Great Little Tiles

Mar 7, 2019

In architecture, the incorporation of subtle details can make all the difference. Small touches and material choices can change the impact of design to create a truly unique project.

The Almost invisible school, by ABLM arquitectos, was created using a combination of large format mirroring and colorful subway tiles.

Though large formats and design continuity are the most common components in architecture recently, a new approach to the use of tile can be surprising and refreshing. Small ceramic tiles can lend an elegant and unique air to modern designs and give the designer flexibility to create an impact, whether they choose to be groundbreaking or nostalgic in application. Though ceramic tile may seem like an outdated format to work in, doubts are assuaged by the valuable aesthetic contributions the material lends to a project. Small tiles not only provide for outstanding architecture, but also transform cities through the visual impact they have on individual sites. One example is the project ‘Breathmarks’.

‘Breath-Marks’ project by Urban Society in conjunction with artist Sun Choi.

The idea here was to transform a waste incinerator that had fallen into disuse into a warm, restful place. ‘Breath marks’ is a joint project between Urban Society and the artist Sun Choi, supported by students, teachers and volunteers from Doosan Primary School in Doksan, Seoul. The project involved covering the entire façade of the building with 3,000 15x15cm (6X6 inches) hand-made tiles.


Another outstanding design can be seen in the Edificio 111 in Barcelona, where part of the communal exterior space was decorated with brightly-colored ceramic tiles to bring energy to the well-traveled space.

Edificio 111 in Barcelona by Flores y Prats studio. Photograph by Álex García.

The architects selected high-gloss tiles in orange, yellow and green. The resulting effect transforms an austere part of the city into a space that breathes new life into those passing by.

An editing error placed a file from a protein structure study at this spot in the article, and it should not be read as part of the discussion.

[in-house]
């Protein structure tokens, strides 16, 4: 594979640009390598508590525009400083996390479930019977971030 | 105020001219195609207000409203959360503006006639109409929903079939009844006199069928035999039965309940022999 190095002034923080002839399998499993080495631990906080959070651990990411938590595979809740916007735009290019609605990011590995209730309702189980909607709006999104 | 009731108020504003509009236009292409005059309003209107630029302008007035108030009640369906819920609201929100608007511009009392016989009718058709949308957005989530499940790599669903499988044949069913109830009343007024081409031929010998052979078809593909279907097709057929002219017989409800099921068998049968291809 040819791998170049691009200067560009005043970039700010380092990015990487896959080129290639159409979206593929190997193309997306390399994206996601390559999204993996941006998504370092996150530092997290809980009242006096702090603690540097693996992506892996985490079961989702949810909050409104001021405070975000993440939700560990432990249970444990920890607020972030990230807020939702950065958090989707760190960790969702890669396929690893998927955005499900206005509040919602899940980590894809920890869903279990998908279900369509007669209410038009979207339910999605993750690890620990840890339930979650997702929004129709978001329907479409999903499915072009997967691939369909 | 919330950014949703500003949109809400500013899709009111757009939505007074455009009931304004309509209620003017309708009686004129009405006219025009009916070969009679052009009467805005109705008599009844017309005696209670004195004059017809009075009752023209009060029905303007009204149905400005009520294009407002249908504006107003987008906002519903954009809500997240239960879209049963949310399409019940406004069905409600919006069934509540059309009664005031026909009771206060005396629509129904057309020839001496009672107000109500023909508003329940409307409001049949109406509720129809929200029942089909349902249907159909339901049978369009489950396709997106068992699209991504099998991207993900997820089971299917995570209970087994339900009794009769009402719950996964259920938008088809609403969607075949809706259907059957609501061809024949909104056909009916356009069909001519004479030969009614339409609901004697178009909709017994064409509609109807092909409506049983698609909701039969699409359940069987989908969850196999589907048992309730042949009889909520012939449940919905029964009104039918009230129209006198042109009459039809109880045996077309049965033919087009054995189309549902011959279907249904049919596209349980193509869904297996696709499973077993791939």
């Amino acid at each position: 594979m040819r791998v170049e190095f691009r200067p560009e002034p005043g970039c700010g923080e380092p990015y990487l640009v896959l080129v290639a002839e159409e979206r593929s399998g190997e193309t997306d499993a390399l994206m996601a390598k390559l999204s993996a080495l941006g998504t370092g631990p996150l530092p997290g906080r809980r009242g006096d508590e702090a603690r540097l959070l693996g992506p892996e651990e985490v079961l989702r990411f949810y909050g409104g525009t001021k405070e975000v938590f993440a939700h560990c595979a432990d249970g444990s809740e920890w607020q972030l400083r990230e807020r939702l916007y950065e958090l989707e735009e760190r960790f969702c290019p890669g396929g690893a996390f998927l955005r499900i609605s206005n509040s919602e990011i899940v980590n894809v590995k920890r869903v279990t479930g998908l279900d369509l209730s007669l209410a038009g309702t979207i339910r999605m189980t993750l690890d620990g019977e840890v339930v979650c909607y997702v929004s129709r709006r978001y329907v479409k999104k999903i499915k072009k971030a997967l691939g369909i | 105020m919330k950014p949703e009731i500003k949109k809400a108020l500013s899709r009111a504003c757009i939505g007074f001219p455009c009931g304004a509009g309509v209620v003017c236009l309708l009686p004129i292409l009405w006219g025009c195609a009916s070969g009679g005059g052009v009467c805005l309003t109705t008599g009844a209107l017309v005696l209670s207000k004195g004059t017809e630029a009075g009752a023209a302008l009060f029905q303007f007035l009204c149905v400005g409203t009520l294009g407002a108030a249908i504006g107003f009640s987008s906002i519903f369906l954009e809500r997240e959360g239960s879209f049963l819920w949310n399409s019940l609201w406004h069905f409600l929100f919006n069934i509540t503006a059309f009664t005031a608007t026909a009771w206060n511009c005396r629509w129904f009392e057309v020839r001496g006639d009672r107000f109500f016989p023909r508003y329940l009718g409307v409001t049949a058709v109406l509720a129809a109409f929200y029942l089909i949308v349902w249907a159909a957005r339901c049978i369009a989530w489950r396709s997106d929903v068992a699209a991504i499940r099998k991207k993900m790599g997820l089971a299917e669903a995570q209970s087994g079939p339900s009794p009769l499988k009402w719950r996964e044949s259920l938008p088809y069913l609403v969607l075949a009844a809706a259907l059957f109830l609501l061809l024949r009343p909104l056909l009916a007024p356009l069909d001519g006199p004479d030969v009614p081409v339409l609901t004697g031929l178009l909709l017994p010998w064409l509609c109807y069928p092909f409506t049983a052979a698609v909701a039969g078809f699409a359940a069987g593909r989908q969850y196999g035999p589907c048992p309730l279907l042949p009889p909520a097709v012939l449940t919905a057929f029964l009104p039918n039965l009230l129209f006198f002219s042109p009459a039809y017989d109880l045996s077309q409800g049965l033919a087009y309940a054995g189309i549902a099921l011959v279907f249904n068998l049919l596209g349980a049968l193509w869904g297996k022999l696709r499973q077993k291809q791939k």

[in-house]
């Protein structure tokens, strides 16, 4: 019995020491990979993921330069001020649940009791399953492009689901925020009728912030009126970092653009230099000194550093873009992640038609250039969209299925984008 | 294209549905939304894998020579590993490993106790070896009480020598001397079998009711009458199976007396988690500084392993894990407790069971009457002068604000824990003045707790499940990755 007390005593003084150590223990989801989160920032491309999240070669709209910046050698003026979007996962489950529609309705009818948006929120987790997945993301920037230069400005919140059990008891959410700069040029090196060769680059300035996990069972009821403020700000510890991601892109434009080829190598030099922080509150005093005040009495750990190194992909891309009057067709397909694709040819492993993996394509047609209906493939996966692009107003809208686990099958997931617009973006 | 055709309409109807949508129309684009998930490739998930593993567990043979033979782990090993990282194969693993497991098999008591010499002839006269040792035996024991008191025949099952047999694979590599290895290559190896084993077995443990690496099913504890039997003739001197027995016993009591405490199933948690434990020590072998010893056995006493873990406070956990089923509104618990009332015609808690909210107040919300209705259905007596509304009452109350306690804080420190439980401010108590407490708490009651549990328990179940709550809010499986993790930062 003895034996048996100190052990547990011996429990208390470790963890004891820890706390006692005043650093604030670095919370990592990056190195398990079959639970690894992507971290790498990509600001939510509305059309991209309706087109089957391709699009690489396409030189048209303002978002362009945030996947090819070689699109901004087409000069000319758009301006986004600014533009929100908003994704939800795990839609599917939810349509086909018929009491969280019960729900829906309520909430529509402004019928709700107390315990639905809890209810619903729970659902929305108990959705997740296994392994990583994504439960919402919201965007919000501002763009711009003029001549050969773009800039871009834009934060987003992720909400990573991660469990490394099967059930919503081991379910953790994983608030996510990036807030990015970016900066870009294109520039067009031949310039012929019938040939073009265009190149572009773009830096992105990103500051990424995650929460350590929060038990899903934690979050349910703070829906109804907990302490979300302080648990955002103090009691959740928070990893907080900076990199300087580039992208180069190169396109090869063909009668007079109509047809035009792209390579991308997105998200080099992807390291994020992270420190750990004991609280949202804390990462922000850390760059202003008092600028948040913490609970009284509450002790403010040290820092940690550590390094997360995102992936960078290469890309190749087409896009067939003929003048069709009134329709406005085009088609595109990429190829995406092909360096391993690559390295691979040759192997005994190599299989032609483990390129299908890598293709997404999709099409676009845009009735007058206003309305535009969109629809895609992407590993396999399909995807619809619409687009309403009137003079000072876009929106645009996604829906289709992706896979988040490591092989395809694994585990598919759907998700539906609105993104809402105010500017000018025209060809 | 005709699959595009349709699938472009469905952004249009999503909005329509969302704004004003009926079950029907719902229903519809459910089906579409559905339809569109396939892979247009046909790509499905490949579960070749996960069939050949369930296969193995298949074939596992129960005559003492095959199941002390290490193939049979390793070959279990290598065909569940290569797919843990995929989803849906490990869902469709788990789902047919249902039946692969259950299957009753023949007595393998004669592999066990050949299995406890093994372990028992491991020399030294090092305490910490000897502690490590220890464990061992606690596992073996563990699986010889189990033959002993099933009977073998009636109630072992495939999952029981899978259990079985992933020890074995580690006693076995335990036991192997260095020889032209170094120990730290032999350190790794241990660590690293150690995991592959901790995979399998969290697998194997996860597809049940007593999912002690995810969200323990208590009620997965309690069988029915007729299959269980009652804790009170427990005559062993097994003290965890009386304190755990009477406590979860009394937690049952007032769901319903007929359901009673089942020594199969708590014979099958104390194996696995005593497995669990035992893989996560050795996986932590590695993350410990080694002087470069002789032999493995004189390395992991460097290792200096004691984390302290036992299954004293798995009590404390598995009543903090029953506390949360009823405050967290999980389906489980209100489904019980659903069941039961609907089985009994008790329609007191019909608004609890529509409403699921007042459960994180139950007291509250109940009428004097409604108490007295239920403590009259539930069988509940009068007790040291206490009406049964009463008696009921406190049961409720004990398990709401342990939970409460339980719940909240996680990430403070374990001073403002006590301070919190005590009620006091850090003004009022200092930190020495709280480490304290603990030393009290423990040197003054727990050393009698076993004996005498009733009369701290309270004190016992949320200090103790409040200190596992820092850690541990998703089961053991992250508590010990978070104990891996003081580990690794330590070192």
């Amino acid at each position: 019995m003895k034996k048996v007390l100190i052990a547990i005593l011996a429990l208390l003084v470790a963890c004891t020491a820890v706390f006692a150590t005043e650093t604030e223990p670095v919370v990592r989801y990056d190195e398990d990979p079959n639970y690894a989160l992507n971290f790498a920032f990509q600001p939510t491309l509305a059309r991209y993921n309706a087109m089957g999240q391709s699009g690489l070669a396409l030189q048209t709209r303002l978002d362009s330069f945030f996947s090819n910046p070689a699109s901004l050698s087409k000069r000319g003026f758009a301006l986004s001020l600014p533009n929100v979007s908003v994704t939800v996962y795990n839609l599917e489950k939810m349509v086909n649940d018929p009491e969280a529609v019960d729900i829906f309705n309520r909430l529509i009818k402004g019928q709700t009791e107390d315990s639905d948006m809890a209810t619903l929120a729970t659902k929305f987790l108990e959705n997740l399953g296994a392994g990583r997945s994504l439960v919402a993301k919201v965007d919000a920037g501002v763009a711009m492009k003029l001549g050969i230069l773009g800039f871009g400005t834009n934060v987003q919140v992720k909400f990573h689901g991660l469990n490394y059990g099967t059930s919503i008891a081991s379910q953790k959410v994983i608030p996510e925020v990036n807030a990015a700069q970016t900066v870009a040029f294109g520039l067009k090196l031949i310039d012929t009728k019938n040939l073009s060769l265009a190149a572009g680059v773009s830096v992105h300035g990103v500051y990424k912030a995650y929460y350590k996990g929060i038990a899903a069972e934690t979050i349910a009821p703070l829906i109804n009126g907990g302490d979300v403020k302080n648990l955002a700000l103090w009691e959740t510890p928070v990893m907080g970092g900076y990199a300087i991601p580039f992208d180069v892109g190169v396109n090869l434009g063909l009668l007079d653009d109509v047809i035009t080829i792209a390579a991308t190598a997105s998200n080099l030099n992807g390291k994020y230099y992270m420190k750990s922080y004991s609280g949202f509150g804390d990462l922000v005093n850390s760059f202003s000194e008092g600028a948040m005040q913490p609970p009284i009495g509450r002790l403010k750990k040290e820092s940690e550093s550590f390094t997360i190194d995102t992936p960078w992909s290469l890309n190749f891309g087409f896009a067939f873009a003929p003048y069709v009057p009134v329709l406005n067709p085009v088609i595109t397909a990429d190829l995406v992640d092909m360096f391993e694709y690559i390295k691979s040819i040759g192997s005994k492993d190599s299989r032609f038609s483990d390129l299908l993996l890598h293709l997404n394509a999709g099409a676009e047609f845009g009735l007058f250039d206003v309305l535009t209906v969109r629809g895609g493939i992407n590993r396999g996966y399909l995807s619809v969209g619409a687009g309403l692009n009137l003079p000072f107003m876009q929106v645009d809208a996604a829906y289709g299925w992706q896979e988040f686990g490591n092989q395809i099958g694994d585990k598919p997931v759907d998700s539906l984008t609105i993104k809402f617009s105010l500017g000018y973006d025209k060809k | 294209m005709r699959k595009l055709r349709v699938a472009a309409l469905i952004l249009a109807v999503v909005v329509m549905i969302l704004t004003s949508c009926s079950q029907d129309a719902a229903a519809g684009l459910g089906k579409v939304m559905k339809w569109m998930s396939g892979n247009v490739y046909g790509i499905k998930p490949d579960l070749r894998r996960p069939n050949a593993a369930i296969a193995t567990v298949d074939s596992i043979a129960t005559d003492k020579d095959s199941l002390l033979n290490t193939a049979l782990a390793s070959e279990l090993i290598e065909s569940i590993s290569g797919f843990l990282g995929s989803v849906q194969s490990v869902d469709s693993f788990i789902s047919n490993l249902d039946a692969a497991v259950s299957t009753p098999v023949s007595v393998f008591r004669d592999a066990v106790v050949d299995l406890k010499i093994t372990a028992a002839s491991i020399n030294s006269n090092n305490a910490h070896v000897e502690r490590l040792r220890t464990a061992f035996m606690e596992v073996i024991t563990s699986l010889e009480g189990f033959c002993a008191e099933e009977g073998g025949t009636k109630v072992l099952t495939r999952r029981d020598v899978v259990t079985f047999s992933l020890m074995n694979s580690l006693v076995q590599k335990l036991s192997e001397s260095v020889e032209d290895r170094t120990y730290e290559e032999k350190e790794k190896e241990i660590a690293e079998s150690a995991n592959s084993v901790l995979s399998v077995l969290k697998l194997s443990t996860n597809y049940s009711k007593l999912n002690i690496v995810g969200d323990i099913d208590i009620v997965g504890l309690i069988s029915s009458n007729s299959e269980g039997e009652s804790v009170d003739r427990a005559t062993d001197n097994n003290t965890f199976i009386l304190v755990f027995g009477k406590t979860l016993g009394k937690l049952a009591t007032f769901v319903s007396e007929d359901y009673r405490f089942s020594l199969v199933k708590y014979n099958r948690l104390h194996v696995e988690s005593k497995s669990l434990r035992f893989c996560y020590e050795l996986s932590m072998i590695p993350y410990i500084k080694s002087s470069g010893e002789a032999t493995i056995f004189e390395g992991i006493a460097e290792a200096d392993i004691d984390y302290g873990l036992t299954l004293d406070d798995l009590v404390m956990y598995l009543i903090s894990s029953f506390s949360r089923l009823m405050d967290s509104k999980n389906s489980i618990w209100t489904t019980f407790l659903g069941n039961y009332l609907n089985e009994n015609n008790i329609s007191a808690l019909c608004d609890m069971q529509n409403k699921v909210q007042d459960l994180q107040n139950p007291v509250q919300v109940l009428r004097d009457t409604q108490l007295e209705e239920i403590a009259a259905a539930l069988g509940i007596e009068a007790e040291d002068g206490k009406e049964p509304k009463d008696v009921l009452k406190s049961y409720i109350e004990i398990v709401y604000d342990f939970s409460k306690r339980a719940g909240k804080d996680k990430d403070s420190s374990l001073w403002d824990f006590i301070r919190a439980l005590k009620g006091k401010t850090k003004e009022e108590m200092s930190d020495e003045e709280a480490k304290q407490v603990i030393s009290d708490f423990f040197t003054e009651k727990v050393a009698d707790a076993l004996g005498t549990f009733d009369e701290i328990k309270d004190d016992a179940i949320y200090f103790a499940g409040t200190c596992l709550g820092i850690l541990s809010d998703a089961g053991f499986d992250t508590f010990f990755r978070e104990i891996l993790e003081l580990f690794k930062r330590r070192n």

Tiles are often a material of choice for refurbishments and renovations, that allow architects to step outside the box of the mundane while preserving the original integrity of the space. Another benefit to the use of tile is the way it can be used to reflect the historic culture of an area or it’s people. A prime example is the famous roof of the Santa Caterina Market, which is covered by a mosaic of small vitreous glazed ceramic tiles in primary colors and secondary hues that are arranged to create pictures of fruits and vegetables. Another is a project delivered by Martin Lejárraga in Cartagena, who adorned the façade of a housing block with ceramic tiles as a counterpart to the classic style of the Basilica that stands next door.

Building refurbishment in Cartagena, by Martín Lejárraga.

Lejárraga’s project uses small format tiles in varying shades of blue to create a modern mosaic of religious iconography on the building. The continuity of the ceramic gradually breaks down and becomes pixelated in the lower sections of the façade, melting with the outside. This type of ceramic tile offers endless potential for creativity in any context, and is sure to make a beautiful impact on facades of public or symbolic buildings as well as retail interiors, office buildings and more.

‘Casa Collage’ by Bosch Capdeferro Arquitectos. Photograph by José Hevia.

Architects and designers are coming up with a vast array of responses to this much-valued format that, glazed or unglazed, offers the flexibility of flat or vertical application in homes, restaurants and all manner of refurbishments. Small format ceramic tiles can be used to create simple, clean spaces— however they also offer boundless potential for groundbreaking design to creative minds.

IES Jaume I in Ontinyent, by architect Ramón Esteve.

This story was originally published in Ceraspaña 42, a journal published by ASCER/Tile of Spain to promote the use and benefits of Spanish ceramic tiles in contemporary architecture and interior design. Read the article and view past issues HERE.

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